Two new additions to the combat this time around are the ability to “Link” with your teammates and the new leveling system, the “Lilium Orb”. We’ll start with linking; doing so will grant you both shared abilities and stats and allow you to perform “Link Artes”, these are when you and a party member combine abilities to make even stronger ones. You can even chain these together during a combat bonus called “Over Limit”. These links keeps the game new and refreshing by giving you the opportunity to take advantage of enemy weaknesses with specific partner link abilities. For instance, linking with Alvin, the gun-toting mercenary, will make Alvin use his “Deft Breaker” ability in which he breaks the enemy’s guard. This is extremely useful when fighting enemies who block constantly, and each character’s ability has it’s own specific time to be used, so you’ll find yourself switching back in forth if you choose to take full advantage of the system.
Onto the next and most exciting addition, the Lilium Orb. Each character in your party has one, and it’s basically a way to level your characters into specific roles. Each time you level up you get GP which can be spent to activate nodes on a grid that makes up the Lilium Orb. Abilities and special skills are unlocked through this and make each character different in their own way. The system is a great addition to Tales, and I found myself enjoying leveling each character to my own liking, the only complaint is that leveling the Lilium Orb can sometimes take away from the action, but overall it’s not something that was excruciatingly time consuming.
Graphics & Sound
Most people would prefer the good before the bad, so I’ll start with the good: the sound. The sound in this game is absolutely top notch. From the voice acting to the sounds of Jude’s fist-mashing into enemies to the soundtrack; the sound in this game is captivating and I loved every second of it. I can’t say enough good things about the voice cast on this game as every character talks with the appropriate emotions, whether it be happy, silly, sad or angry – they all work perfectly. My favorite voice on the cast would have to be the elderly Rowen as he truly sounds like the gentleman he portrays on the screen.
Sadly, I cannot give the same praise to the graphics. While I understand that this game was released two years ago in Japan, I feel that they could have polished some of the textures and cleaned the game up a bit. Even though the graphics aren’t the best, I can say that some of the areas in this game are breathtaking. I found myself taking a step back just to look in awe of the landscapes pretty often. But, some of the animations during cutscenes were also sub-par. Sometimes the mouths wouldn’t match up to the words and other times the animation felt a tad bit delayed. But that didn’t pull away from the cutscenes too much. Overall, the graphics aren’t horrible. But they’re not great either.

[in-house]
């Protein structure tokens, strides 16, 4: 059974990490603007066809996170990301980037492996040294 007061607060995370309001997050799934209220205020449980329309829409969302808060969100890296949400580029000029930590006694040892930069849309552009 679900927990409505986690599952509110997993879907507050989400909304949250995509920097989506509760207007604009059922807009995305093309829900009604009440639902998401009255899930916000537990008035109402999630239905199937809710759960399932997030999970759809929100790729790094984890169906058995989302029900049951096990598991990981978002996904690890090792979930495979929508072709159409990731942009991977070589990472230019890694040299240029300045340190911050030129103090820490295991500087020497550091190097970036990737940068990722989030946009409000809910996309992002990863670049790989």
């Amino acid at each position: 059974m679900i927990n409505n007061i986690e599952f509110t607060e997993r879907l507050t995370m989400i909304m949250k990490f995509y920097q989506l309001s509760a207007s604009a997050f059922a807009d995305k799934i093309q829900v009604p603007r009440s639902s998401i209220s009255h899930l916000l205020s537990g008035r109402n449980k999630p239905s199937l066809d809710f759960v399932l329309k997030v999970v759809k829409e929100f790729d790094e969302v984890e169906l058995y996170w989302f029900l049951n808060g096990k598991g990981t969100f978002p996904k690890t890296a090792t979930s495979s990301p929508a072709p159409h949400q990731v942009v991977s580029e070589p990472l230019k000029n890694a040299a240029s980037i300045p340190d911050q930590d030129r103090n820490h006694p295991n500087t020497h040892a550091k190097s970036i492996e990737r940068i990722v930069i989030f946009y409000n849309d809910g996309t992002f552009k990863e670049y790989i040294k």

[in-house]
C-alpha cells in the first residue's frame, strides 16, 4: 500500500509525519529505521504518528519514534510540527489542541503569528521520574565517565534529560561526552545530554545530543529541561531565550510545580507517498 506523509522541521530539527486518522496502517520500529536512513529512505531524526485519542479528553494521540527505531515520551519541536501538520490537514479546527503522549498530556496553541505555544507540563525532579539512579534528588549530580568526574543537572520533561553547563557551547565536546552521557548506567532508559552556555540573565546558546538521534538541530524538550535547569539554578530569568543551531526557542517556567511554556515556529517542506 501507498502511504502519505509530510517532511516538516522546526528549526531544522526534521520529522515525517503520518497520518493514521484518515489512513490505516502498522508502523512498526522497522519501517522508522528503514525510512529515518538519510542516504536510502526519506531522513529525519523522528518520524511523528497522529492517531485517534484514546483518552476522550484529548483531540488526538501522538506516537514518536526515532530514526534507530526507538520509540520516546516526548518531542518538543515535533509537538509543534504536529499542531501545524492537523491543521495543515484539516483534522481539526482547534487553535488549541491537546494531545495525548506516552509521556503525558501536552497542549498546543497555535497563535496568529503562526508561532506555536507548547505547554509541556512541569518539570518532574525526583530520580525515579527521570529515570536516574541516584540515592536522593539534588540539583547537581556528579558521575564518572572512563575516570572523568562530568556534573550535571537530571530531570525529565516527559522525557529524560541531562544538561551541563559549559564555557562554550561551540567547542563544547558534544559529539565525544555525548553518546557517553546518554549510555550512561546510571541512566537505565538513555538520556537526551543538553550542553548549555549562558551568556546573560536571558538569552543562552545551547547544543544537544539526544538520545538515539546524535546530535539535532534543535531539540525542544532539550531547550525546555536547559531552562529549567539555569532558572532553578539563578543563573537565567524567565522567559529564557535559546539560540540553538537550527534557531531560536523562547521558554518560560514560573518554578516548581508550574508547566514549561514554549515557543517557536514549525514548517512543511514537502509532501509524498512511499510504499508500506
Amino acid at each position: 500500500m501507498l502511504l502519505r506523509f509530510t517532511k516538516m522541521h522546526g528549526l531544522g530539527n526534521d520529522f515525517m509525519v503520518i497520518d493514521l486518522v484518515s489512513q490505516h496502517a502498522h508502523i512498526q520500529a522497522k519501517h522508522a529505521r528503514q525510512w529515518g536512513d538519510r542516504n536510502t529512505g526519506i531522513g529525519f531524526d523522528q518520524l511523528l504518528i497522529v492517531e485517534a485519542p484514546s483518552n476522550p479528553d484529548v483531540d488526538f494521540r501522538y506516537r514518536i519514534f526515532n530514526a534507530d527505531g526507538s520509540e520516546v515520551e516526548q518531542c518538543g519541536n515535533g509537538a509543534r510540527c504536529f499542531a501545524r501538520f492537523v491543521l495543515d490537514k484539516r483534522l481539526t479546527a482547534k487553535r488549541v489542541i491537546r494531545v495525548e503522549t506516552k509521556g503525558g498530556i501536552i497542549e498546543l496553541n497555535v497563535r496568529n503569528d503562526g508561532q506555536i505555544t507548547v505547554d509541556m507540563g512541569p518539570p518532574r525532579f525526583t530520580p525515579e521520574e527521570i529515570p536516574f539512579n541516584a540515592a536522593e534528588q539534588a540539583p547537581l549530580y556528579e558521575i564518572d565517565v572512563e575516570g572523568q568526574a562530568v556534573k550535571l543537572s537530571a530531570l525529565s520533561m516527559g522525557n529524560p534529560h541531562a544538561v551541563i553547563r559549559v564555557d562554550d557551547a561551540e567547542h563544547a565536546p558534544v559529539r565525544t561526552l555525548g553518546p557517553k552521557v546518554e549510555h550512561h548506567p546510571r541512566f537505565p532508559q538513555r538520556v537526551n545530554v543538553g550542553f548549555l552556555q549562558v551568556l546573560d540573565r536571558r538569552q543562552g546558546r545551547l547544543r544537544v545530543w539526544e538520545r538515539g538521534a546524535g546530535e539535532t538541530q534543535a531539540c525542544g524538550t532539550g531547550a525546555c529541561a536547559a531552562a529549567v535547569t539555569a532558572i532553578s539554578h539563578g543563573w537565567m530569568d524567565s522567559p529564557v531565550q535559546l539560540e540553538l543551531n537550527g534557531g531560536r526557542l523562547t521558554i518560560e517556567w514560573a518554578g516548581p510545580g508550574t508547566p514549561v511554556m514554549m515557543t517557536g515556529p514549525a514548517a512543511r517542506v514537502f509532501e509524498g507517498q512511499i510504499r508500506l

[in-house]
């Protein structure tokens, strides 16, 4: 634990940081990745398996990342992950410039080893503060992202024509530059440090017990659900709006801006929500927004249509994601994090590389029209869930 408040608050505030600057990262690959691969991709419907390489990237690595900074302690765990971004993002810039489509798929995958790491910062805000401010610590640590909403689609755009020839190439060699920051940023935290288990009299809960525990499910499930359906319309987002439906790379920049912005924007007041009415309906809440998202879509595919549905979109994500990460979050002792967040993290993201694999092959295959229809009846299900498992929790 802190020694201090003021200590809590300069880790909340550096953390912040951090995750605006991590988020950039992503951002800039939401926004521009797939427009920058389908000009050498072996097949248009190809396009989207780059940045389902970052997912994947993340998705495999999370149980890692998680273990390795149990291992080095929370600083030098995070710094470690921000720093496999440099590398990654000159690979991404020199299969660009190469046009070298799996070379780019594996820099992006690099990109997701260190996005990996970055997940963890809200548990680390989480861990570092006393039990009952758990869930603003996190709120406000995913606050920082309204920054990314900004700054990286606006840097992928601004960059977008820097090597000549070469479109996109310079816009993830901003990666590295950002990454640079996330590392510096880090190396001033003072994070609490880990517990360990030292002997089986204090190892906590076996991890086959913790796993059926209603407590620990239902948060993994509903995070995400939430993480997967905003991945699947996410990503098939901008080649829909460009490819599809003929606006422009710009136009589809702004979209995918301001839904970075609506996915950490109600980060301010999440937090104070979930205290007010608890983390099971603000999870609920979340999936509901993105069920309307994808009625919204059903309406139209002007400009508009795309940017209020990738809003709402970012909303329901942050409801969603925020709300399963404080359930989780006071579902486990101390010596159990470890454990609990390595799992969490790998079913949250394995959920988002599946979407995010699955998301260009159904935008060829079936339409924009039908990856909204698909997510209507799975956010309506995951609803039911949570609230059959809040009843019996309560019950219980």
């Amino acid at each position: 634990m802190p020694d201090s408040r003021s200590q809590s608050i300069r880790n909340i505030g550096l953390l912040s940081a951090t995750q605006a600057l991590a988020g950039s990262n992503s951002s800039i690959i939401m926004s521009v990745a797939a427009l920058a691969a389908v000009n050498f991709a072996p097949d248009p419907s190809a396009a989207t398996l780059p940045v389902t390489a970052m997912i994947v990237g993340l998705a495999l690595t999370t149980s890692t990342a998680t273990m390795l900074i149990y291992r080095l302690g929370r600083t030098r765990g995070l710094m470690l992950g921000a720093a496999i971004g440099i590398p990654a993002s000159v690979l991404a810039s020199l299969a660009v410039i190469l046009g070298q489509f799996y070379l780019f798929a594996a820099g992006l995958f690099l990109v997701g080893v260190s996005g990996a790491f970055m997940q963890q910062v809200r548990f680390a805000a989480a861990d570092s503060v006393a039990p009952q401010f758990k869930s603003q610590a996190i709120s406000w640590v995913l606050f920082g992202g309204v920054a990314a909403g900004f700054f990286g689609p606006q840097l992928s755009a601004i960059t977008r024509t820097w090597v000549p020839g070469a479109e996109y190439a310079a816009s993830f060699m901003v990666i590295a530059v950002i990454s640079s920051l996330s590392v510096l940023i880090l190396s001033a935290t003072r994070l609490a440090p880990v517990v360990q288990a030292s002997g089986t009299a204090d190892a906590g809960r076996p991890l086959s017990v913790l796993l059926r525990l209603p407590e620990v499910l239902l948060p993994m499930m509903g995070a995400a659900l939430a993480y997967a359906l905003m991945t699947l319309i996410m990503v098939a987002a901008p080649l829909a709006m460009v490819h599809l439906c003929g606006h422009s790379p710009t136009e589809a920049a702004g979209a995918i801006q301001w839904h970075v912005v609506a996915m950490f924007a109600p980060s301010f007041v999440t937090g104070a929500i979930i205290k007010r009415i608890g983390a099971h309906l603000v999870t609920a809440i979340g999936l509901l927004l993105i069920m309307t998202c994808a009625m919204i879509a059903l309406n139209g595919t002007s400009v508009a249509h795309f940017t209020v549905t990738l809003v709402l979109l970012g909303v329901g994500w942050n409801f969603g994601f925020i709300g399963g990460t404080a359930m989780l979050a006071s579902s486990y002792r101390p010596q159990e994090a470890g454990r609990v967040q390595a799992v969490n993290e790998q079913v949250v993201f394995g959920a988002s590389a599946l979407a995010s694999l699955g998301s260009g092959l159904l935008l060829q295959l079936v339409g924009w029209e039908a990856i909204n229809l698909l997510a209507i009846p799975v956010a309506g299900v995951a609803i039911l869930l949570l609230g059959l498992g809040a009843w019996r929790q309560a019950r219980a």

One thing I can say about the graphics, which isn’t really about the in game graphics, is that the game features great anime cutscenes in the heat of the story. Just when things get to their most intense, Xillia brings the cinematics with the powerful and beautiful animated cutscenes, and there’s definitely a good amount throughout the game, not like in Tales of Symphonia where we were promised many, and only got two in reality.
The game features many things to do after you’ve beaten the game, from hidden side-bosses, side-quests, to Alfried Treasure’s to collect. I beat the game at 42 hours, and have put in 15 hours additionally since then. One notable extra is the additional dungeon at the end of the game, Magnus Zero. Not only is it a whopping twenty floors, but after you beat the boss at the end, you have the opportunity to go through it again at a harder difficulty, and this happens twice, for a total of three runs.
There’s only one issue throughout the whole game that I experienced, and it wasn’t even really an issue. In past Tales games, you’d walk from field map to field map and then between each area you’d have to walk on the overworld map. Obviously the overworld map is outdated at this point, so in Xillia instead of the overworld, all of the field maps are connected on one big path. The issue I had with this was that sometimes the preview of an area of the next Field Map didn’t always match up to what you actually walked on at the beginning of the next field map. It felt as if it were skipping large portions of the world – like I was missing out. But this only happened a few times in the beginning, and it didn’t feel like an issue by the end of the game.
Tales of Xillia deserves to be bought by RPG fans and at the very least, tried out by gamer lovers of any genre. The game gives you what you pay for: a 45 hour long story with tons of hours of optional gameplay on top of that. Overall, this game is a welcome addition to the wonderful Tales series, and I can’t say enough that it is absolutely worth the full asking price.